Tuesday, July 19, 2011

uac-cp faculty: commitment and sacrifice

Last night, standing in the back of a classroom filled with UAC-CP professors and academic directors, I felt overwhelmed with both admiration and gratitude for the people who are responsible for carrying out a core part of the mission of the College--"to make higher education available to young people of rural areas and those who who, for whatever reason, are marginalized from the possibility to pursue such studies."

While I have often shared the inspiring stories of our students, last night I was reminded of the incredible stories of UAC-CP professors. They are professional men and women (mostly Bolivians) who go great distances (both literally and figuratively) to make higher education possible for young men and women studying at Carmen Pampa.

Dr. Hugh Smeltekop, Vice Director of the UAC-CP, and Dr. Martin Morales, Director of the Veterinary Science Department, talk to a group of professors during an orientation session for the upcoming semester.

Dr. Manuel Loza, who has taught classes like chemistry and microbiology at the College since day one, told the group of professors gathered last night that teaching in Carmen Pampa is a vocation--a calling to help serve Bolivia's rural area and contribute to its positive development.

Dr. Loza recalled life at the College nearly two decades ago and compared it to how things are today. He told stories of traveling in giant camiones (large trucks often used to transport animals or products in bulk) down the World's Most Dangerous Road. He said he and other professors would arrive at the College for their weekly classes covered in mud, dirty and tired from a long ride.  Dr. Loza also remembered that classrooms were ill-equipped--unlike today, there were no projectors or DVD players or televisions to use in the classroom.  All that, he said, has changed, but the mission and vision of the institution has not.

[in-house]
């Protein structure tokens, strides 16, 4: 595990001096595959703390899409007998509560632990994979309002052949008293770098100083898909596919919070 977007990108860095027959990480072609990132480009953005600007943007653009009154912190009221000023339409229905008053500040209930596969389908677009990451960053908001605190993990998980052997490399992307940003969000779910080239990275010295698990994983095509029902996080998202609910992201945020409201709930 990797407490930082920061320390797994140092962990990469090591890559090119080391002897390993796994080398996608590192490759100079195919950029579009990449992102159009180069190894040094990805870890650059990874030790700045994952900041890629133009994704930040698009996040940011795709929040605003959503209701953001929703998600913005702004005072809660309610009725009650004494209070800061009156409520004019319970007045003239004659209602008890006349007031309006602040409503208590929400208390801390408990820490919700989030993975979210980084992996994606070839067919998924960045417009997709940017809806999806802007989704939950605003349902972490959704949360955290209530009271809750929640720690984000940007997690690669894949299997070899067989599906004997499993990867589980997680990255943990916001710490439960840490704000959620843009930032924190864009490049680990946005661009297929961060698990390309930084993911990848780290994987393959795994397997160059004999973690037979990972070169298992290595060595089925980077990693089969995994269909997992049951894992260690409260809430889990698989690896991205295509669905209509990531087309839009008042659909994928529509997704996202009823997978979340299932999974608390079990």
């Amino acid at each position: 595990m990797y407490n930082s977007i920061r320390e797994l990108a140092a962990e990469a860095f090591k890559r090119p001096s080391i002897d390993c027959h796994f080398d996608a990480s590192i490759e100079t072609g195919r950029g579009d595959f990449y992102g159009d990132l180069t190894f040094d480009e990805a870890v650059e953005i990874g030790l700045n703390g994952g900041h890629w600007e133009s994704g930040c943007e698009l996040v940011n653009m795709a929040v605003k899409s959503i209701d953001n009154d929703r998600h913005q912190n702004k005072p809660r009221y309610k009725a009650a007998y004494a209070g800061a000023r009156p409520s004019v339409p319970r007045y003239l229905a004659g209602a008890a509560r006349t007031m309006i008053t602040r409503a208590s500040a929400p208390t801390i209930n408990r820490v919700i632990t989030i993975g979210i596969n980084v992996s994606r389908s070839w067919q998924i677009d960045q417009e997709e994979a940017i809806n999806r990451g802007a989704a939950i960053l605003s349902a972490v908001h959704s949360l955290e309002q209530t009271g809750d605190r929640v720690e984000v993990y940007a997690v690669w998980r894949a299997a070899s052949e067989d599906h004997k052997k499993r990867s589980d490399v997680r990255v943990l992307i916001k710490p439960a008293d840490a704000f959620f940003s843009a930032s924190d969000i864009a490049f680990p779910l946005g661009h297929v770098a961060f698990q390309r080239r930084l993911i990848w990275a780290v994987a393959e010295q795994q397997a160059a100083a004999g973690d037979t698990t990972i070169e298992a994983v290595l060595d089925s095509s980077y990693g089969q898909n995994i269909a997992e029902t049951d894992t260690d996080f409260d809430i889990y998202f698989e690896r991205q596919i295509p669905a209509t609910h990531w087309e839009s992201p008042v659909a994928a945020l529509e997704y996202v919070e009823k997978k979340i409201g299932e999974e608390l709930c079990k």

Dr. Manuel Loza has taught chemistry, biochemistry, microbiology, etc., at the UAC-CP for 18 years. 

"I love going to Carmen Pampa," Dr. Loza told the group more than once, explaining that it's because of the students' desire to learn that has kept him going back to Carmen Pampa once-a-week for nearly 20 years.  He also noted that last night was a milestone for him, as sitting in the room was Dr. Claudia Cerruto, one of Dr. Loza's first students at the UAC-CP who received her PhD in May from Oklahoma State University and is now back to teach in the College's Veterinary Science Department.

Dr. Loza is one of about 90 professors who contribute to the success of the College. Because of the College's location in the rural Nor Yungas, professors usually make the 7-8 hour round-trip commute from Bolivia's capital city of La Paz to teach in Carmen Pampa once a week. While the College pays teachers fair wages, professors obviously do not work at the UAC-CP for the money. They are people willing to be challenged in exchange

Last night, two words stuck out for me. They were two words that people kept repeating when they stood up to introduce themselves and talk about their work at the UAC-CP.  The words were "compromiso" and "sacrificio." Commitment and sacrifice. I believe they are two words that adequately describe the people who are responsible for making higher education available to Bolivia's most marginalized populations. They are the characteristics of our dedicated faculty and staff that keep them coming back to teach at the College.